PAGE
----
Referring to FIG. 10, a portion of the base 32 is illustrated at a process stage A. The portion comprises the circuitry region 36. The conductive interconnects 46 are shown to be distributed across the region 36. The conductive interconnects 46 are arranged in a pair of rows 56 and 58, with such rows extending along an illustrated direction of an x-axis. The rows 56 and 58 may be referred to as a first row and a second row, respectively. The first and second rows 56 and 58 are offset from one another along an illustrated y-axis direction. In some embodiments, one of the x-axis and y-axis directions may be referred to as a first direction and the other may be referred to as a second direction.

The conductive interconnects 46 are numbered consecutively 1 through 5 along the direction of the x-axis. Some of the conductive interconnects 46 are oddly numbered (i.e., are numbered 1, 3 and 5), and some are evenly numbered (i.e., are numbered 2 and 4). The oddly numbered interconnects are within the first row 56 and the evenly numbered interconnects are within the second row 58.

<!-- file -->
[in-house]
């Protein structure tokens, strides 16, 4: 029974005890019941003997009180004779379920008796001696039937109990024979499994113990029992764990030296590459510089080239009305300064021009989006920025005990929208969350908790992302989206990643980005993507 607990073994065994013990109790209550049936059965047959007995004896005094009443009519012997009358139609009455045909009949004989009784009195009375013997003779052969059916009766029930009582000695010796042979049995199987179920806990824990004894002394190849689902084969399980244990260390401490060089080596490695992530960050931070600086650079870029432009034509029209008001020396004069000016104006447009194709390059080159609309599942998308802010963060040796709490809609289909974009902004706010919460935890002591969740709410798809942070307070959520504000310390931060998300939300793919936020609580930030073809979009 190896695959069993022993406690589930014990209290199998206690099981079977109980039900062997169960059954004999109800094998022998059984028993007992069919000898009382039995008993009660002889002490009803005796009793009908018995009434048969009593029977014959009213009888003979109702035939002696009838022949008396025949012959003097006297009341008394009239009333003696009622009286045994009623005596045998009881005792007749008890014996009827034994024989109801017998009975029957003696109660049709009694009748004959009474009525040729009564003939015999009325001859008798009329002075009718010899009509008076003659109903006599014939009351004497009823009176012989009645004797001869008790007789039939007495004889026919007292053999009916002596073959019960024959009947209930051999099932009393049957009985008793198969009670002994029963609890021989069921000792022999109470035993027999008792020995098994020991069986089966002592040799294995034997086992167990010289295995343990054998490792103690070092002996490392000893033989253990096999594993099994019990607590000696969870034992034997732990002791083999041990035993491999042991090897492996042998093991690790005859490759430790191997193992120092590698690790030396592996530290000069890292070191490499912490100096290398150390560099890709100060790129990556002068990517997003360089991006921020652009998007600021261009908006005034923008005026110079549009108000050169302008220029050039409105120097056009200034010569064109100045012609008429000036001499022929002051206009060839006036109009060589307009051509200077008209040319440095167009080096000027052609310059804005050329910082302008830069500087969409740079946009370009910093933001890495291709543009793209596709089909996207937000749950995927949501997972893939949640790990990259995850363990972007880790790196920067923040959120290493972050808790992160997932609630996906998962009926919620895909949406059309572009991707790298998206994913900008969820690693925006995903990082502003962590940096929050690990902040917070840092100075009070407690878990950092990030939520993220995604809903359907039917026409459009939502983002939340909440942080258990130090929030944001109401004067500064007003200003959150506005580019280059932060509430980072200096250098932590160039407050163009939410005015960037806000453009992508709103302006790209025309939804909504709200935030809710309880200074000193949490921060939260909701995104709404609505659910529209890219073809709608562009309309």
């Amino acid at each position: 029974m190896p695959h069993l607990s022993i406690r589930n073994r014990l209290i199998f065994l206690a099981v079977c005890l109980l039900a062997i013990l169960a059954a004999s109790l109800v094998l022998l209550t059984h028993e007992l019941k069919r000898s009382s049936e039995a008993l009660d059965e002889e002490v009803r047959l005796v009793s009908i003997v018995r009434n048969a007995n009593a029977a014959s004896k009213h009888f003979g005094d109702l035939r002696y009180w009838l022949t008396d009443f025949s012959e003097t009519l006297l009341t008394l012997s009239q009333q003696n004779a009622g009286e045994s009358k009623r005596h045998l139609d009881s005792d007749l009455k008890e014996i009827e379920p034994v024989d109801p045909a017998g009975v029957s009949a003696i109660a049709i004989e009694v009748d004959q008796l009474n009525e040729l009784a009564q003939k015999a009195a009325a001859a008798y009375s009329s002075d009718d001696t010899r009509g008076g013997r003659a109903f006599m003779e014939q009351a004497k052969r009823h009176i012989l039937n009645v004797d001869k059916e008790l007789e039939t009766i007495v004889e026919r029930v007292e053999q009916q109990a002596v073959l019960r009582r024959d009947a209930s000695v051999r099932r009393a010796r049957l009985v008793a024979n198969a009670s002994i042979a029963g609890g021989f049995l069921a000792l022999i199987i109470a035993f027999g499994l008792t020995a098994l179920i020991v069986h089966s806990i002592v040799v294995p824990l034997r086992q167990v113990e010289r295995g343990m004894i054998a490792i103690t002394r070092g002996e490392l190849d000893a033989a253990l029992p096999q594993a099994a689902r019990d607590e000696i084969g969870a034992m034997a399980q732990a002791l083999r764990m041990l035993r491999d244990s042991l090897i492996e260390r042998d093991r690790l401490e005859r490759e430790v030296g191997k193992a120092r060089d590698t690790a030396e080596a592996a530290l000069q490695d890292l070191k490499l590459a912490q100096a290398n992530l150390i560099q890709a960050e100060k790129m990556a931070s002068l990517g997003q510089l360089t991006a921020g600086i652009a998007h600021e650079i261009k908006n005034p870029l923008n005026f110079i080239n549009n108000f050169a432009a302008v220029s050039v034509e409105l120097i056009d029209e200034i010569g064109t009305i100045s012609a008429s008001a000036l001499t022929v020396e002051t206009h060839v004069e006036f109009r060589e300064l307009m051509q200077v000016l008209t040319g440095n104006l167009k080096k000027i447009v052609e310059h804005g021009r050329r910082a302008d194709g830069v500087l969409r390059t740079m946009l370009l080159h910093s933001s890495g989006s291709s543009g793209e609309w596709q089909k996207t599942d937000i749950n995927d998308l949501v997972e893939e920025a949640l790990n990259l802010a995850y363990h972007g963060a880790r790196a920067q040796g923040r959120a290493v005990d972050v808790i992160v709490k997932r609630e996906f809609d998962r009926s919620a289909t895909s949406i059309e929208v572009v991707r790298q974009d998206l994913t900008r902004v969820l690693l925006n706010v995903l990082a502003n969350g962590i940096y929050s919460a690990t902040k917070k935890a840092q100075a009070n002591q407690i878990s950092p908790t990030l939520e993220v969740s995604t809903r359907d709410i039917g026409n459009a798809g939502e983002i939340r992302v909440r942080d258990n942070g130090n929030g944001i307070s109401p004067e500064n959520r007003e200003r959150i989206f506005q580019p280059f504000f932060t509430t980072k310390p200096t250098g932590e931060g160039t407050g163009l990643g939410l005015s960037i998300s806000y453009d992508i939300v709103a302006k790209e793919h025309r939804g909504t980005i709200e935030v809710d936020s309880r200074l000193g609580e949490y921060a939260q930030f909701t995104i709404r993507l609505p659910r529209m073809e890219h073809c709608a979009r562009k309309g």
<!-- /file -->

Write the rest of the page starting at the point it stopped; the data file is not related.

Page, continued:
A process stage B of FIG. 10 shows regions of the sense/access lines 16 extending over the interconnects 46. The sense/access lines extend along the y-axis direction, and are spaced from one another by intervening spaces 60. In some embodiments, the sense/access lines 16 may be considered to be generically representative of conductive lines or conductive structures.

A process stage C of FIG. 10 shows the second conductive contacts 44 formed over the conductive lines 16. The second conductive interconnects are numbered consecutively 1 through 5 along the direction of the x-axis. Some of the conductive interconnects 44 are oddly numbered (i.e., are numbered 1, 3 and 5), and some are evenly numbered (i.e., are numbered 2 and 4). In the shown embodiment, the second conductive interconnects 44 are arranged in the pair of rows 56 and 58, with the evenly numbered interconnects 44 being in the first row 56 and the oddly numbered interconnects 44 being in the second row 58.

FIGS. 11 and 12 show cross-sectional side views along a pair of the conductive lines 16 at the process stage C of FIG. 10. Specifically, two of the lines 16 at the process stage C are labeled as 16a and 16b, and FIGS. 11 and 12 show cross-sections along the lines 16a and 16b, respectively.